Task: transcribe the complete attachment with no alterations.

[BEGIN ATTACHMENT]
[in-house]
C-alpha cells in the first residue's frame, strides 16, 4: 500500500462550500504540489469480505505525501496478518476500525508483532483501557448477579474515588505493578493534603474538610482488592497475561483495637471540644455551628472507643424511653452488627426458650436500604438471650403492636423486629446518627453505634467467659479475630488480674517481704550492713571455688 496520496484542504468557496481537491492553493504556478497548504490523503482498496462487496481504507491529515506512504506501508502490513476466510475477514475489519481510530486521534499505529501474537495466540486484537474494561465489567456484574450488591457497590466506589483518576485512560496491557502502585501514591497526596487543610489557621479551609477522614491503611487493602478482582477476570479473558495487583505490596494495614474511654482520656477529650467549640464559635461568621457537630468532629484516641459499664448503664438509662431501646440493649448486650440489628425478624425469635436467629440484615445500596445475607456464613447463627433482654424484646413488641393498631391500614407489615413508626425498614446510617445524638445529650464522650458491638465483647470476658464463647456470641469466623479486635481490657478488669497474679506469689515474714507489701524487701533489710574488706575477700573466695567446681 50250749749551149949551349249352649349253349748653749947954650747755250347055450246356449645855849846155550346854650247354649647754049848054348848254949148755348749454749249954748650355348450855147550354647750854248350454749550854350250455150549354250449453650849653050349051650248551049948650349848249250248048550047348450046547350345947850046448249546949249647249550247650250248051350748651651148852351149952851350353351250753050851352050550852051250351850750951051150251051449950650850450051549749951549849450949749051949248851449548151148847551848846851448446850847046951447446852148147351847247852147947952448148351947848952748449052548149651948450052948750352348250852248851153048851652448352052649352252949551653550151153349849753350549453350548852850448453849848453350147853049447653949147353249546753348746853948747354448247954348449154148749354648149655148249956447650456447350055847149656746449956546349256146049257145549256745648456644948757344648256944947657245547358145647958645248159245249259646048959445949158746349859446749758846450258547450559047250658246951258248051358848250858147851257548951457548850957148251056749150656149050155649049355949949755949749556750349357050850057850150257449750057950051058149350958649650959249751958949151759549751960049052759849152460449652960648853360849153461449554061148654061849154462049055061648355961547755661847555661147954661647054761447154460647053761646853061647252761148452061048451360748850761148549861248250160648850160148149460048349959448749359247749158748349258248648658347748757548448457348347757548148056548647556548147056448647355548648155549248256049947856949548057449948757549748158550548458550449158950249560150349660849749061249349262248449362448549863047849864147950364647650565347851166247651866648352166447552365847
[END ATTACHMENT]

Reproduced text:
[in-house]
C-alpha cells in the first residue's frame, strides 16, 4: 500500500462550500504540489469480505505525501496478518476500525508483532483501557448477579474515588505493578493534603474538610482488592497475561483495637471540644455551628472507643424511653452488627426458650436500604438471650403492636423486629446518627453505634467467659479475630488480674517481704550492713571455688 496520496484542504468557496481537491492553493504556478497548504490523503482498496462487496481504507491529515506512504506501508502490513476466510475477514475489519481510530486521534499505529501474537495466540486484537474494561465489567456484574450488591457497590466506589483518576485512560496491557502502585501514591497526596487543610489557621479551609477522614491503611487493602478482582477476570479473558495487583505490596494495614474511654482520656477529650467549640464559635461568621457537630468532629484516641459499664448503664438509662431501646440493649448486650440489628425478624425469635436467629440484615445500596445475607456464613447463627433482654424484646413488641393498631391500614407489615413508626425498614446510617445524638445529650464522650458491638465483647470476658464463647456470641469466623479486635481490657478488669497474679506469689515474714507489701524487701533489710574488706575477700573466695567446681 50250749749551149949551349249352649349253349748653749947954650747755250347055450246356449645855849846155550346854650247354649647754049848054348848254949148755348749454749249954748650355348450855147550354647750854248350454749550854350250455150549354250449453650849653050349051650248551049948650349848249250248048550047348450046547350345947850046448249546949249647249550247650250248051350748651651148852351149952851350353351250753050851352050550852051250351850750951051150251051449950650850450051549749951549849450949749051949248851449548151148847551848846851448446850847046951447446852148147351847247852147947952448148351947848952748449052548149651948450052948750352348250852248851153048851652448352052649352252949551653550151153349849753350549453350548852850448453849848453350147853049447653949147353249546753348746853948747354448247954348449154148749354648149655148249956447650456447350055847149656746449956546349256146049257145549256745648456644948757344648256944947657245547358145647958645248159245249259646048959445949158746349859446749758846450258547450559047250658246951258248051358848250858147851257548951457548850957148251056749150656149050155649049355949949755949749556750349357050850057850150257449750057950051058149350958649650959249751958949151759549751960049052759849152460449652960648853360849153461449554061148654061849154462049055061648355961547755661847555661147954661647054761447154460647053761646853061647252761148452061048451360748850761148549861248250160648850160148149460048349959448749359247749158748349258248648658347748757548448457348347757548148056548647556548147056448647355548648155549248256049947856949548057449948757549748158550548458550449158950249560150349660849749061249349262248449362448549863047849864147950364647650565347851166247651866648352166447552365847